I took a “Facebook vacation.”
What prompted me to do so? My husband, Frank, had lost his job of 30 years. He’d survived many rounds of lay-offs in his company. Unfortunately, the dreaded event had finally occurred. I must admit that my chronic worrying for 2 years was almost worse than when he was actually given the word that he would lose his position in 6 months.
It is frequently said that loyalty is no longer valued by corporations. Thus, my husband who had seen a company through thick and thin since the summer before his senior year in college was no longer valued. In fact, he was “more expensive” than a new hire. Frank wasn’t a positive part of a spreadsheet.
Adding insult to injury, he’d been let go just prior to being acknowledged for 30 years of employment. I don’t recall if he would have received an engraved gold watch or some other token of corporate gratitude. Rather, he’d received a pink-slip and a compensation package.
My heart broke for Frank.
So, I visited the local trophy shop and chose a beautiful mahogany table clock to engrave. On his 30 year-anniversary day, I presented him with the clock. He opened it up and read the engraving: ”To Frank in Recognition of 30 Years of Loyal Service and Dedication.”
He was both surprised and touched. I cried. I cried for him, for my kids, for me, and for all the other families around the country suffering unemployment.
A few years before, I’d come across a note from his former boss. “Don’t think I’m unaware of the emails you send at 2:30 in the morning. Your hard work isn’t going unnoticed.” I was both wistful and proud of him at the same time. At that time in his career, he’d described his job as “trying to drink from a firehose.” Consequently, he spent many late nights completing the work he couldn’t finish during the day.
Working into the early hours of the morning and going above and beyond the call of duty are qualities no longer lauded by corporate decision-makers.
So, how does this painful time in our family history relate to my Facebook vacation?
I found myself viewing Facebook several times per day. I was saddened that we couldn’t take the vacations our friends were experiencing. The cheerfulness of friends’ posts didn’t match my anxiety about our family’s situation. Frank had always been financially prudent. Our finances were fine but we were cutting back on expenditures (e.g vacations) because it was “the right thing to do.”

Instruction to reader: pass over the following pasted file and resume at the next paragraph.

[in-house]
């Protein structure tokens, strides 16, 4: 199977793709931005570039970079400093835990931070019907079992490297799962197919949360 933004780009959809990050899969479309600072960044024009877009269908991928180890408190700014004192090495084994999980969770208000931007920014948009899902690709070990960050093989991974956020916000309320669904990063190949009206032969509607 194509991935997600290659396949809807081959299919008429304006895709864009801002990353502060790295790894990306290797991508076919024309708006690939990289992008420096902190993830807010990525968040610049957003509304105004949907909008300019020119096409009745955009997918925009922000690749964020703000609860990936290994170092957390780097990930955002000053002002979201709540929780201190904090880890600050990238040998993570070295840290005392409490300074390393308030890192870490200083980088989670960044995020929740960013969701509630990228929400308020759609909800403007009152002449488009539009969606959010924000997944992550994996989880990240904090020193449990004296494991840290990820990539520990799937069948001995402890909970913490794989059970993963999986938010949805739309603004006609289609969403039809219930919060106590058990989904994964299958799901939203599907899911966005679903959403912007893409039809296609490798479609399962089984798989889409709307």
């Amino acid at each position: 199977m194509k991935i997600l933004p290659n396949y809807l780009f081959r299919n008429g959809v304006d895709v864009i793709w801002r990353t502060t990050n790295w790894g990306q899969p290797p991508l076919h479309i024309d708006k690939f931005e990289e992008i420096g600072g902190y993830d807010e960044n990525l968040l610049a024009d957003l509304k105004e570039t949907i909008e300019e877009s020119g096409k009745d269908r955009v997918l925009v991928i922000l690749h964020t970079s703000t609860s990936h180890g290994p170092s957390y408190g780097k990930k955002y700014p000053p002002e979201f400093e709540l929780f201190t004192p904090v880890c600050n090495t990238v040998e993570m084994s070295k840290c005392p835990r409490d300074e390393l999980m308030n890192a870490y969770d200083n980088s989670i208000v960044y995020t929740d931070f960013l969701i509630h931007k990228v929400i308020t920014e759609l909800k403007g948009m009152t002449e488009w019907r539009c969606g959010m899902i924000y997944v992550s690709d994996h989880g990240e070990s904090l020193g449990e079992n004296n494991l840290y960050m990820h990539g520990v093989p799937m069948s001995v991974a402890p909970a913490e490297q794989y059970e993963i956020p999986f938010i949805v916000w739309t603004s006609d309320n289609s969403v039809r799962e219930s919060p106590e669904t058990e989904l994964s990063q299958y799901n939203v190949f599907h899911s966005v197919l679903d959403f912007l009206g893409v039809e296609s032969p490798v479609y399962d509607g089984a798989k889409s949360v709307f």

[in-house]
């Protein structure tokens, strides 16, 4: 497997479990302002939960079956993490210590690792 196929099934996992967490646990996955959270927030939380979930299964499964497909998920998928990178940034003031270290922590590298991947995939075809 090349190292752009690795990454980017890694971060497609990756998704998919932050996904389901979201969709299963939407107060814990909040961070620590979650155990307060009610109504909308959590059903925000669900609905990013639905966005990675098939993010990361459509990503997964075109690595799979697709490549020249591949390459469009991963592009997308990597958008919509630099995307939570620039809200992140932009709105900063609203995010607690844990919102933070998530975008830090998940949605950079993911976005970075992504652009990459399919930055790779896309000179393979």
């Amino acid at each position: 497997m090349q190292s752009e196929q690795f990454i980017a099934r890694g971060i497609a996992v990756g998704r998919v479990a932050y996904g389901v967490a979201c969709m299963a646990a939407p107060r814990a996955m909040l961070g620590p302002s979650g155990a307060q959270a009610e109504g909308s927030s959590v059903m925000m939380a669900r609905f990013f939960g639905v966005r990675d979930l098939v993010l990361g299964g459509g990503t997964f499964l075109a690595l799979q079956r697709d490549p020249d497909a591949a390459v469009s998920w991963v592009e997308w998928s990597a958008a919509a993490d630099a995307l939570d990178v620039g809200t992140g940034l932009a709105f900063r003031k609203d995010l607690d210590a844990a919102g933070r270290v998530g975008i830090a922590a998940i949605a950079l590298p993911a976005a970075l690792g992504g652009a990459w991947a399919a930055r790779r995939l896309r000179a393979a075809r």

My friends had EVERY right to post about their trips and successes. I was the one that needed to take a break. I didn’t want to resent their well-deserved vacations and positive posts.
I deactivated my Facebook account. It was part of my road to recovery.
Results from a recent study out of The University of Michigan indicate that Facebook may actually undermine emotional well-being. College students who were frequent Facebook users were found to “decline in life satisfaction levels over time.” Gender, self-esteem, and depression were taken into account and did not affect the results.
For whatever it’s worth, here’s my 2-cents about Facebook. I LOVE keeping in touch with relatives and seeing pictures of the babies of family and friends. Through this internet interface, I’ve learned of college admissions, new jobs, engagements, pregnancies, and births. I find posts of interesting YouTube videos and invitations to concerts and other events by my use of this social medium. There are times in my life when I use Facebook more frequently and others when I am simply too busy to spend any time perusing posts. And finally, there are times when life is just too painful for me to spend time viewing a “happy world,” such as when my mother died, our family received a very difficult diagnosis, the unexpected deaths of friends occurred, or tragic news was received.
I’m just not sure that youth have the ability to assess the affect that heavy use of Facebook may have on their emotional health. The study mentioned above supports this point of view.
Have a fantastic labor-free weekend!